'Too little time' for special needs help

1st March 1996 at 00:00
Special needs co-ordinators in primary schools are able to spend only two minutes a week on each pupil with such needs, and their secondary colleagues get four minutes, according to new research.

The study, by Warwick University for the National Union of Teachers, also reveals widespread confusion about the legal status of the code of practice which came into effect in September 1994.

The survey of 2,173 schools - the largest sample questioned on this subject - asked special needs co-ordinators (SENCOs) how they saw their responsibilities and how well they thought the code, which lays down guidelines for identifying and helping children with special needs in mainstream and special schools, is bedding down.

The responses show that many teachers feel desperately oppressed because the increase in responsibility is not matched by an increase in non-contact time, money, or status. Of these, lack of time was seen to be the most important. Most respondents, however, approved of the code in principle.

While this finding agrees broadly with an Office for Standards in Education report published in January, the Warwick survey also found that many teachers regarded the code as statutory and inflexible, and that this was leading to a mechanistic approach, squeezing out more sensitive and unorthodox methods which might be more appropriate for individual pupils.

The code has an unusual status in law. It is provided for by the 1993 Education Act, but not part of it, and schools and local education authorities have a legal duty to "have regard to it" but are not compelled to adhere slavishly to it.

The authors compare teachers' attitude to the code to the early days of assessment and testing, in which teachers engaged in "fervent but unfocused record-keeping . . . because they had not been helped to understand the extent of professional discretion".

The authors urge the Department for Education and Employment and local authorities to draw this to teachers' attention, and suggest revising the code to "emphasise principles, not procedures".

Sixty eight per cent of respondents thought that the non-contact time available to carry out their SENCO role was fairly or completely inadequate, while only 312 primaries and 61 secondaries were planning to recruit extra staff to help with special needs.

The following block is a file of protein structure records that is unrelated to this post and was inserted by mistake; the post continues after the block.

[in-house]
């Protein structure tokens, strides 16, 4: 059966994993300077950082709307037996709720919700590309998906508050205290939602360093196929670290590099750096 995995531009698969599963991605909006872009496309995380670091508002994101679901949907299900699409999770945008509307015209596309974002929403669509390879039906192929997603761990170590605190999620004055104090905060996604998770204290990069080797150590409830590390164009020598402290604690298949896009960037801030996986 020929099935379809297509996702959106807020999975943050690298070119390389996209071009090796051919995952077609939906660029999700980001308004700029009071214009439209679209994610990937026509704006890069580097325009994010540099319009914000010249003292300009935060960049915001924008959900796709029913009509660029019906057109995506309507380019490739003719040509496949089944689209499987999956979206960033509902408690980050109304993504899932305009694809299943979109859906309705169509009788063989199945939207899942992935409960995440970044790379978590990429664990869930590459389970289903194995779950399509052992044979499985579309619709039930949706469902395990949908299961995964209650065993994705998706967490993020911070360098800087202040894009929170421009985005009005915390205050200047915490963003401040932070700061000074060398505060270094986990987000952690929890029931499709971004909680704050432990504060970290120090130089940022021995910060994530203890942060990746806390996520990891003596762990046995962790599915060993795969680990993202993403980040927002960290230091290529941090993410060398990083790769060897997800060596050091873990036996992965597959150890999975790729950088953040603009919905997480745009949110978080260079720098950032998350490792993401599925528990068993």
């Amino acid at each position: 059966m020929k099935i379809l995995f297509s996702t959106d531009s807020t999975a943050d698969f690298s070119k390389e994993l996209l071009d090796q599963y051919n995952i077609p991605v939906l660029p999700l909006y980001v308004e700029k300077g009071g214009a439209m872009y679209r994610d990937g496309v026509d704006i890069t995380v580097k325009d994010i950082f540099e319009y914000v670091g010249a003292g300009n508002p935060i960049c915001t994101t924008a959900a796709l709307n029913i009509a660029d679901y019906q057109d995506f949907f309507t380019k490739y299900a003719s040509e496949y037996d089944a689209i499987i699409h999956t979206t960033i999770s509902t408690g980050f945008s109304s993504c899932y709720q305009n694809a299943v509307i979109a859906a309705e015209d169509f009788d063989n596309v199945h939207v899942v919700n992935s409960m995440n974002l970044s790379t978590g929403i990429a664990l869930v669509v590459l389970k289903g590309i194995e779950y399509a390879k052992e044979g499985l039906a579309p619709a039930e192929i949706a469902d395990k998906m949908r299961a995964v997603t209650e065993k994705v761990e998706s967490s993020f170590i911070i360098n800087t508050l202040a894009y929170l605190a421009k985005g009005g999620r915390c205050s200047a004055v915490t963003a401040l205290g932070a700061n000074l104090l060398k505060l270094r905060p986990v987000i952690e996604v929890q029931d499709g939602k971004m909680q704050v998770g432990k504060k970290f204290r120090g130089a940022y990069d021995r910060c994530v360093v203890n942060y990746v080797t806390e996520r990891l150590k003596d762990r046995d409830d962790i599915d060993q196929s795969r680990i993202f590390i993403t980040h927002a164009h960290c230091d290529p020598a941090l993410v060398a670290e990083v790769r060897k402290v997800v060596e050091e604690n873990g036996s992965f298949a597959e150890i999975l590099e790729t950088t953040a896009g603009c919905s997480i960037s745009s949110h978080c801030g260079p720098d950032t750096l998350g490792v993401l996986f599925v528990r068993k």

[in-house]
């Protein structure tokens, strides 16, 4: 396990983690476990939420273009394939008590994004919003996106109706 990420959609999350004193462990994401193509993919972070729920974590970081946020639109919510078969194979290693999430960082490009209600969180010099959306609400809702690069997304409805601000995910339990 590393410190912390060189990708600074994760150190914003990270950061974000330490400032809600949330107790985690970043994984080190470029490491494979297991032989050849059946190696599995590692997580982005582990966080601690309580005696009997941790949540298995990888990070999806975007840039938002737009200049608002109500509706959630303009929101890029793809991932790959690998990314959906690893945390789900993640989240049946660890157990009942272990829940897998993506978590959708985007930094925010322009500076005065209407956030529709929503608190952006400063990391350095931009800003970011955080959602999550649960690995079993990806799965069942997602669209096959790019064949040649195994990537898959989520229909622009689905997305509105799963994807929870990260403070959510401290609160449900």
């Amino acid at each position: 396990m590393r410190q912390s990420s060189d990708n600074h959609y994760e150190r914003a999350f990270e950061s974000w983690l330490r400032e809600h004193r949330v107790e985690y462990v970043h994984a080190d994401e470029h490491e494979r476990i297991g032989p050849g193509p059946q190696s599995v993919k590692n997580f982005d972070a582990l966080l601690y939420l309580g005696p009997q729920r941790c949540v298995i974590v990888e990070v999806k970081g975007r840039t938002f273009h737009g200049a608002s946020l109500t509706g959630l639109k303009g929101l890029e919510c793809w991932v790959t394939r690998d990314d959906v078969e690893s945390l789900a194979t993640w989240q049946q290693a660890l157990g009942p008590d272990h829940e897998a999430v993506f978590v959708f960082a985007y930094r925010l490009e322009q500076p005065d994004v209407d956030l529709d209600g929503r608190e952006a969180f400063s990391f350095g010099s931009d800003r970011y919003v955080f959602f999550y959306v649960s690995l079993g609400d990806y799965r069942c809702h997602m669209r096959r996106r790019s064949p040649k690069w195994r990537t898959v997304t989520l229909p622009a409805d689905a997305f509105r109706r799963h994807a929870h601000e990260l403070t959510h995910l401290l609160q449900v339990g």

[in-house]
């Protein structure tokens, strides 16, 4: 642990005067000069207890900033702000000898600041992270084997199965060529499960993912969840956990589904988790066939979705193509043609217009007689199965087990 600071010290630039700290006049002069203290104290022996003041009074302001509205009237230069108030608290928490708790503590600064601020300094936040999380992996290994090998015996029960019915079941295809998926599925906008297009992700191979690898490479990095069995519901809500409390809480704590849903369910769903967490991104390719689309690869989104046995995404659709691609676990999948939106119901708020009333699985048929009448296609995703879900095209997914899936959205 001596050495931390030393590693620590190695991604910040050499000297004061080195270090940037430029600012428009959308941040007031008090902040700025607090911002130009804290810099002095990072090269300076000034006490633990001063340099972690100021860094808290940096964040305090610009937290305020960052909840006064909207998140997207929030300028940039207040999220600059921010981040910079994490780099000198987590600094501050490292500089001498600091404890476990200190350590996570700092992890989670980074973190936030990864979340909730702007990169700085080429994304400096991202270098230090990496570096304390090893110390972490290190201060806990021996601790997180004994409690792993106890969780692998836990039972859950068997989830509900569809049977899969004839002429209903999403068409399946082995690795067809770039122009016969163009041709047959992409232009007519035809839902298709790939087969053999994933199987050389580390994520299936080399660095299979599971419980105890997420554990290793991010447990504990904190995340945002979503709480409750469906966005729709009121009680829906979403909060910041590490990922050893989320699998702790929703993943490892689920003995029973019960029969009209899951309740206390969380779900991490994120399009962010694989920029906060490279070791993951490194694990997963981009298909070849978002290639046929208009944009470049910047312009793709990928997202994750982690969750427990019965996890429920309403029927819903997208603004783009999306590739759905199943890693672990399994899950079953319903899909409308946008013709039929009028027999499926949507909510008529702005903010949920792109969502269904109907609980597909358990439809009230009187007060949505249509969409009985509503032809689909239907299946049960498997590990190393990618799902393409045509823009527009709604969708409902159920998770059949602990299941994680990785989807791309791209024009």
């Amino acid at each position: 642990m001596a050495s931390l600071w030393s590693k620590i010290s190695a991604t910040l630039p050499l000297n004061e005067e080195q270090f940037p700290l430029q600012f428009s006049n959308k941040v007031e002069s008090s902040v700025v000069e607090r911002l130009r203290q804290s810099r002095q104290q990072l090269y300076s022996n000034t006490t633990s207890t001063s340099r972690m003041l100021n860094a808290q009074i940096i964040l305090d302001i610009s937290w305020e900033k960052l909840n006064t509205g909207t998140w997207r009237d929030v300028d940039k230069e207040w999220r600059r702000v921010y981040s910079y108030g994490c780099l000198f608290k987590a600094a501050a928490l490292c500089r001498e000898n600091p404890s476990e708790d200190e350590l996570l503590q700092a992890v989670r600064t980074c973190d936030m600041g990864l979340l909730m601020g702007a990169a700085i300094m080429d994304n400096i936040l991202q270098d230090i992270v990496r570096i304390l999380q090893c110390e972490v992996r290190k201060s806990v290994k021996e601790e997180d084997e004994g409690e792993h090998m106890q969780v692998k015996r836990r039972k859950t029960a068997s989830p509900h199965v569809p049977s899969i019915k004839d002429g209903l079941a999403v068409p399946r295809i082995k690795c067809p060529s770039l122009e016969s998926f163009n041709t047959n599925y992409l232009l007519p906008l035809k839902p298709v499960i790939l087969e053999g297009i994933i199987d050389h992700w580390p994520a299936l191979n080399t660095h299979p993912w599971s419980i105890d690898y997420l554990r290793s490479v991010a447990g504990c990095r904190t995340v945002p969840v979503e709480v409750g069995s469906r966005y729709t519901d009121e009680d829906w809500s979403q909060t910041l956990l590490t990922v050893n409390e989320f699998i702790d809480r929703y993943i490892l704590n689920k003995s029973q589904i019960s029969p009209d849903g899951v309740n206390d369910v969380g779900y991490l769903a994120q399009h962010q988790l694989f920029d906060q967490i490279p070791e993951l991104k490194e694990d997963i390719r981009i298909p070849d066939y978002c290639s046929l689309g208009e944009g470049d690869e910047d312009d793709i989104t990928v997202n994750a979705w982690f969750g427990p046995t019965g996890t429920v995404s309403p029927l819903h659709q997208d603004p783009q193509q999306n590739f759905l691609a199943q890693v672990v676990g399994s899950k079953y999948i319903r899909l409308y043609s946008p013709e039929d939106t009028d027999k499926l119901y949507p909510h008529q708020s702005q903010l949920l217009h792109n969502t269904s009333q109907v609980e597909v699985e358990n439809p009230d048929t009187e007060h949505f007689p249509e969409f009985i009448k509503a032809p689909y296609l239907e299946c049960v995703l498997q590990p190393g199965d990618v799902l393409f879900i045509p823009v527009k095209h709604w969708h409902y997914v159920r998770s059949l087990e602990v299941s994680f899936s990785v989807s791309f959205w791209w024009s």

A majority of SENCOs in primary schools did not have their extra responsibility reflected by higher pay, and 47 per cent of respondents were "fairly or very" dissatisfied with their educational psychology service.

Some schools felt that the local authority was negating the efforts of school staff to identify pupils needing special help. The code was introduced partly in response to the steep rise in the number of children with special needs statements, which require the authority to provide expensive extra help, and to clarify what the school is expected to provide within its own budget.

Co-ordinators quoted include the cynical: "Teachers will not put forward students with special needs if it entails more work, or reports every few weeks" and the despairing: "SEN workload is so heavy in itself - plus a full-time class. I work harder than all my colleagues and for nothing . . . special needs co-ordinator is an M25 job, going round in congested circles. "

Many teachers complained of isolation and lack of status as a co-ordinator: "We are not a very powerful lobby and most of us are women, which makes us potentially even less powerful." But most were simply concerned that a good idea might founder through lack of will to implement it.

The DFEE is to review the code's implementation in the autumn.

The Implementation of the Code of Practice in Primary and Secondary Schools - A National Survey of Perceptions of Special Educational Needs Co-ordinators, Institute of Education, University of Warwick, Coventry CV4 7AL.

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